Existing scholarship suggests that changes to workplaces, such as the implementation of supportive work-family policies, may lead to greater gender equality at work and at home. In practice, however, the utilization of such policies is highly variable across organizations and is highly gendered. In this talk, I will present findings from an original, nationally representative survey experiment that evaluates the underlying mechanisms driving variation in workers’ intentions to use family leave and flexible work policies. Specifically, the study aims to 1) tease apart the relative importance of financial concerns, employer and co-worker expectations, and gender norms as explanations for gender differences in policy use intentions,2) disentangle the direct, and possibly interactive, effects of material aspects of a policy (e.g., the wage replacement rate for family leave) from cultural aspects of a policy (e.g., the informal organizational norms regarding policy use) on policy use intentions. We find compelling evidence that workplace cultures affect the likelihood of policy use, but that these effects – as well as the mechanisms that drive them – vary with gender and occupational status. By isolating specific policy designs and contexts that may have the effect of increasing, as well as equalizing, men’s and women’s policy use, this study contributes new insights to scholarship on gender inequality, organizational behavior, and social policy.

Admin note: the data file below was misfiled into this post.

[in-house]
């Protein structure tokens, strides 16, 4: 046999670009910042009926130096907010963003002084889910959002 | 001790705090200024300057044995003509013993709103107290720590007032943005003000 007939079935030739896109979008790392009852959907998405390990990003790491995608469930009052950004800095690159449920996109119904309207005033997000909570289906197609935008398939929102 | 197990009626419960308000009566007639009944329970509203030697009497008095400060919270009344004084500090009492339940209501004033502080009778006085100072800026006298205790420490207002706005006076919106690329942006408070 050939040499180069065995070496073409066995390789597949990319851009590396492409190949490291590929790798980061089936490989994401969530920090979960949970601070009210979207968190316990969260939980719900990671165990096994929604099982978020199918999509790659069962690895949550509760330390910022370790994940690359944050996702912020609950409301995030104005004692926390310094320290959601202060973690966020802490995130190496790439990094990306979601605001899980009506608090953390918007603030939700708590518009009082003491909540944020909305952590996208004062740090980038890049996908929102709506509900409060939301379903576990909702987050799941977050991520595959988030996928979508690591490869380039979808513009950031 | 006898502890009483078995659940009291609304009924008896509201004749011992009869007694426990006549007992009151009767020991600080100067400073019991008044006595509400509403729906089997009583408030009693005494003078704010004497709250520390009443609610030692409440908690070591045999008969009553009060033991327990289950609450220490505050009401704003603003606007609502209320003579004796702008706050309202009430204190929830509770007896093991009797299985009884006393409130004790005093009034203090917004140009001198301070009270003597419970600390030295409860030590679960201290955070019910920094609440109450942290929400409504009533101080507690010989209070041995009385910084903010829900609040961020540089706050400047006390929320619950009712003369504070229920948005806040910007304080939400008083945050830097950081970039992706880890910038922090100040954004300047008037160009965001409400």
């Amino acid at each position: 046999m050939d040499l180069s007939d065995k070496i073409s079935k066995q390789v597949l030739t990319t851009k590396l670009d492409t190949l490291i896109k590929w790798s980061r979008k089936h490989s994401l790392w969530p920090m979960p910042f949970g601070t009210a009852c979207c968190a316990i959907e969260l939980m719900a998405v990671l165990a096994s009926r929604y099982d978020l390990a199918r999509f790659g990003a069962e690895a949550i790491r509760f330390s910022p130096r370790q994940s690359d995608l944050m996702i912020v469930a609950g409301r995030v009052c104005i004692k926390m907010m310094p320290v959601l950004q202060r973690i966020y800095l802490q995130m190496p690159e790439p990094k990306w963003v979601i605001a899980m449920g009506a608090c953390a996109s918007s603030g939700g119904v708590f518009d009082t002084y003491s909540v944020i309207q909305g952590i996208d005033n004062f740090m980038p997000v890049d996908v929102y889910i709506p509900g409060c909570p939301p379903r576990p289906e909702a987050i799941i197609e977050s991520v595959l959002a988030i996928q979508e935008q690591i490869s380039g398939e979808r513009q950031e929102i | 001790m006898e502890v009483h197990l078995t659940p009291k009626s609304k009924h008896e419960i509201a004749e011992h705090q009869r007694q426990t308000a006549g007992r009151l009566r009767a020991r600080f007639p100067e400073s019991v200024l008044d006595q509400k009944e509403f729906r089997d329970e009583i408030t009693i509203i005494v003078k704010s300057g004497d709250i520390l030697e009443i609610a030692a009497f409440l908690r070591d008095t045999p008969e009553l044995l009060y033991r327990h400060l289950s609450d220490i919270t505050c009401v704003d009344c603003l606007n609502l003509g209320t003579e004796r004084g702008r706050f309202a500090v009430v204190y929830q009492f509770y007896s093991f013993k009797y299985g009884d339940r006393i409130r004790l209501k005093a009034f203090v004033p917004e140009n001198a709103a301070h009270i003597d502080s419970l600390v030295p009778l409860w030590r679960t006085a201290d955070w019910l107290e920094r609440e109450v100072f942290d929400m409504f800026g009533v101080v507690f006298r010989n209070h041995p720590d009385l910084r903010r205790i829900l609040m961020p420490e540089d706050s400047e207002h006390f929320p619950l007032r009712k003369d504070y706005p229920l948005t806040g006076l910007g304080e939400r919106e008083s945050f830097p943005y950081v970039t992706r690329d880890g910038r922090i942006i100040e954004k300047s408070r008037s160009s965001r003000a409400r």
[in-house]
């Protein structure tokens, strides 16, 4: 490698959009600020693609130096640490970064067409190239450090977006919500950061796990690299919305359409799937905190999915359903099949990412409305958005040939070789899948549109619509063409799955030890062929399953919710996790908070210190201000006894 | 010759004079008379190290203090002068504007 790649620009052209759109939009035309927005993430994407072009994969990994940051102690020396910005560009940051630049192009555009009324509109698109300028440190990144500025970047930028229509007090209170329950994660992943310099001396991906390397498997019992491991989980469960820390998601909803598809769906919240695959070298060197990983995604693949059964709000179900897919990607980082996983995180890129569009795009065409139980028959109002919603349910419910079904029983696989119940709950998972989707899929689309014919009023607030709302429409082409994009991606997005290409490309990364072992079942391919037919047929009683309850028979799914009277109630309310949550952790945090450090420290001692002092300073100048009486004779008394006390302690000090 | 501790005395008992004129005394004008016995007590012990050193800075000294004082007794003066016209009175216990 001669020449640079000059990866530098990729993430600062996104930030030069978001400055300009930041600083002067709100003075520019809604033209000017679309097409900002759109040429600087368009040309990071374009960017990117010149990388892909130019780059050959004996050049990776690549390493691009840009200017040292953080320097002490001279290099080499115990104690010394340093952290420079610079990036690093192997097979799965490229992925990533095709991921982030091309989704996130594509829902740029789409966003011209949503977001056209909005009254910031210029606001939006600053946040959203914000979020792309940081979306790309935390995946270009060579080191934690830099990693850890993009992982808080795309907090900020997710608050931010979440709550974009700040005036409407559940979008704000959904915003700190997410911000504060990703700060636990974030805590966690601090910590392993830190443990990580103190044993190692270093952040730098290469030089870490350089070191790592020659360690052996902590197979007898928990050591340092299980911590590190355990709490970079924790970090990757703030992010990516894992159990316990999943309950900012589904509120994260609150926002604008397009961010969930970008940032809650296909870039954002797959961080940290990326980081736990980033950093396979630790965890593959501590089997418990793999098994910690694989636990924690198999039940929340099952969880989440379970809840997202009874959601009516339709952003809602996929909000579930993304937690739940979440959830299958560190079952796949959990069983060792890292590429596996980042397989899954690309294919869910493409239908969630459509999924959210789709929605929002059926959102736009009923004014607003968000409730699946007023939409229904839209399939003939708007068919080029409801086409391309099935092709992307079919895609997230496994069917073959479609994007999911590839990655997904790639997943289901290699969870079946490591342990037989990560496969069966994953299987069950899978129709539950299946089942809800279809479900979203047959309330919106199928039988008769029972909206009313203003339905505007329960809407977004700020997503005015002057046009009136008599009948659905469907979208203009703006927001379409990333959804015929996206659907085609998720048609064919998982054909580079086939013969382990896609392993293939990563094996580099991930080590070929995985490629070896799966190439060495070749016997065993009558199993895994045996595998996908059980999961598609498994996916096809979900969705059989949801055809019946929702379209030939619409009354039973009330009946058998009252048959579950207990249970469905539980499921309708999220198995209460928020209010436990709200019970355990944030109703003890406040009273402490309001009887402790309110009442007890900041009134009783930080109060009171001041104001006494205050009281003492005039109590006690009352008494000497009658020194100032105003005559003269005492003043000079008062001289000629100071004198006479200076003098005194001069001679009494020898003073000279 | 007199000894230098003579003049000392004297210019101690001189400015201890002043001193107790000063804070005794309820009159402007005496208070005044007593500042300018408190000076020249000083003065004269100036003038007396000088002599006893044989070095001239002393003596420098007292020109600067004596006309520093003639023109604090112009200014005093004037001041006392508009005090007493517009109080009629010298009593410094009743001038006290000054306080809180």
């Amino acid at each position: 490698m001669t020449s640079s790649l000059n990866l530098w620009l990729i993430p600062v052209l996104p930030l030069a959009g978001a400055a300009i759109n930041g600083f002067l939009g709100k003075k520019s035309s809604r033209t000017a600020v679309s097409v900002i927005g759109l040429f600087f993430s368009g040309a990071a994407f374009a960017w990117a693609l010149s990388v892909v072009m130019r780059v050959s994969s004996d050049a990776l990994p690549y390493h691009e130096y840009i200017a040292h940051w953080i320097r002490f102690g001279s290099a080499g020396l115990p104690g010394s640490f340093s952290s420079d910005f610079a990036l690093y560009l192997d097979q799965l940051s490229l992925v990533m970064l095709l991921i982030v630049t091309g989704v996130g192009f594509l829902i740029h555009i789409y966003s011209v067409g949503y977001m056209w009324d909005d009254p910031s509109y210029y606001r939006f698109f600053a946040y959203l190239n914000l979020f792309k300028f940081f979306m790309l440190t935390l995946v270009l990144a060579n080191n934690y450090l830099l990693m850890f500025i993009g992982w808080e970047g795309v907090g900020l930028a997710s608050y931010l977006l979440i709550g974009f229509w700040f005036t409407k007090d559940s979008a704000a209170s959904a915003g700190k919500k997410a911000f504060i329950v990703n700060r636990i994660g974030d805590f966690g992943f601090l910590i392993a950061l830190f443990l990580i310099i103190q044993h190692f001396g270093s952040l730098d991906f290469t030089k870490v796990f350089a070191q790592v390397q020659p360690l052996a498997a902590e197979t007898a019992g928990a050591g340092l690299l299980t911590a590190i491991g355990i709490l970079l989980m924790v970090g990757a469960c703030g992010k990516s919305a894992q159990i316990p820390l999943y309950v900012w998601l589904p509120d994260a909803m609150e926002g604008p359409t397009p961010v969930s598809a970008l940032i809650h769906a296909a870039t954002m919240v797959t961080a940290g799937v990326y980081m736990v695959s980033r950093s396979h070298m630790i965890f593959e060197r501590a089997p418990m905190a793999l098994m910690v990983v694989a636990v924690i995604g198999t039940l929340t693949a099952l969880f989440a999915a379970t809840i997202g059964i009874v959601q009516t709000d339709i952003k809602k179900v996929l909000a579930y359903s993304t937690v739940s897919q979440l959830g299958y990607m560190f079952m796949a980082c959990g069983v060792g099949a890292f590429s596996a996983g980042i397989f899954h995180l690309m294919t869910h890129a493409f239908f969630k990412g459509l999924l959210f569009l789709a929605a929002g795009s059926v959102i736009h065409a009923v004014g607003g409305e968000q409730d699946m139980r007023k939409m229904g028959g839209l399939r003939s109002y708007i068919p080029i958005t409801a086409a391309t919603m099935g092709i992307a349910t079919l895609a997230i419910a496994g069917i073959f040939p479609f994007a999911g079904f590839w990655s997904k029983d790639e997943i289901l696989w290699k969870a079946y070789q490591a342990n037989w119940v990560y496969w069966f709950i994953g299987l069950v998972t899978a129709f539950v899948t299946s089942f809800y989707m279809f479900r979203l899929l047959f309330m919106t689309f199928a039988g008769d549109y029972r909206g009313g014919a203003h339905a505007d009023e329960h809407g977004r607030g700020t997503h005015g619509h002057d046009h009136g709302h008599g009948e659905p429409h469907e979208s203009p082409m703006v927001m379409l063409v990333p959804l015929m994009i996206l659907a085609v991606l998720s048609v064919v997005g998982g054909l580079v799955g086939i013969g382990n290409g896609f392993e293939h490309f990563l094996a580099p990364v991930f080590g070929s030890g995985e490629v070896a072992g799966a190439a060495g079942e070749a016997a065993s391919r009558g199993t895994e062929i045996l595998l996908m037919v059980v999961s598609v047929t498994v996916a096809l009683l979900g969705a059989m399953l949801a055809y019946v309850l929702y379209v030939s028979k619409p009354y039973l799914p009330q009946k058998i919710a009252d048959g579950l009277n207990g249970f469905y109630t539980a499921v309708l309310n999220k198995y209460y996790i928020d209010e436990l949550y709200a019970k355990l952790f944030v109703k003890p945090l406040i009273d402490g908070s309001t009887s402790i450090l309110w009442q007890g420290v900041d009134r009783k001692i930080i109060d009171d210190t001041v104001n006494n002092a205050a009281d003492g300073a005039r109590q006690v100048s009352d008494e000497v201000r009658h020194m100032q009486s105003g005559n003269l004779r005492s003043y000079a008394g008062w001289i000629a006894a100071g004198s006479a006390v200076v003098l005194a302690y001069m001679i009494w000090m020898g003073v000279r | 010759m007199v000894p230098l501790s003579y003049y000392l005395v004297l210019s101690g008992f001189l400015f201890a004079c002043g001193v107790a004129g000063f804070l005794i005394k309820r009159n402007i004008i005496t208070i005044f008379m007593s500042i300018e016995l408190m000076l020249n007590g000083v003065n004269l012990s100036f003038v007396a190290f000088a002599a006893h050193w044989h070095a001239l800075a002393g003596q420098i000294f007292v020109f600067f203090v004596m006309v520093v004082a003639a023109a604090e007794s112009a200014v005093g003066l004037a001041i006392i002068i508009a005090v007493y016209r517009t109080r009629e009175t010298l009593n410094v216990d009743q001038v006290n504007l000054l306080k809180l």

Sarah Thébaud is a sociologist who investigates how micro-level social psychological processes, together with societal-level institutions, reproduce particularly persistent forms of gender inequality in the economy, such as men’s overrepresentation in entrepreneurship, scientific research, and innovation. Often focusing on cross-cultural comparisons, her research is based on varying data sources, including laboratory studies, large-scale surveys, and in-depth interviews. Examples of current projects include 1) an analysis of the effect of the financial crisis on gender inequity in high-tech start-up investment, 2) an investigation of the role of graduate school experiences on gender disparities in STEM disciplines, and 3) a study of the impact of social policies on young men’s and women’s stated work-family preferences. Her work has been supported by grants from the National Science Foundation and the Ewing Marion Kauffman Foundation.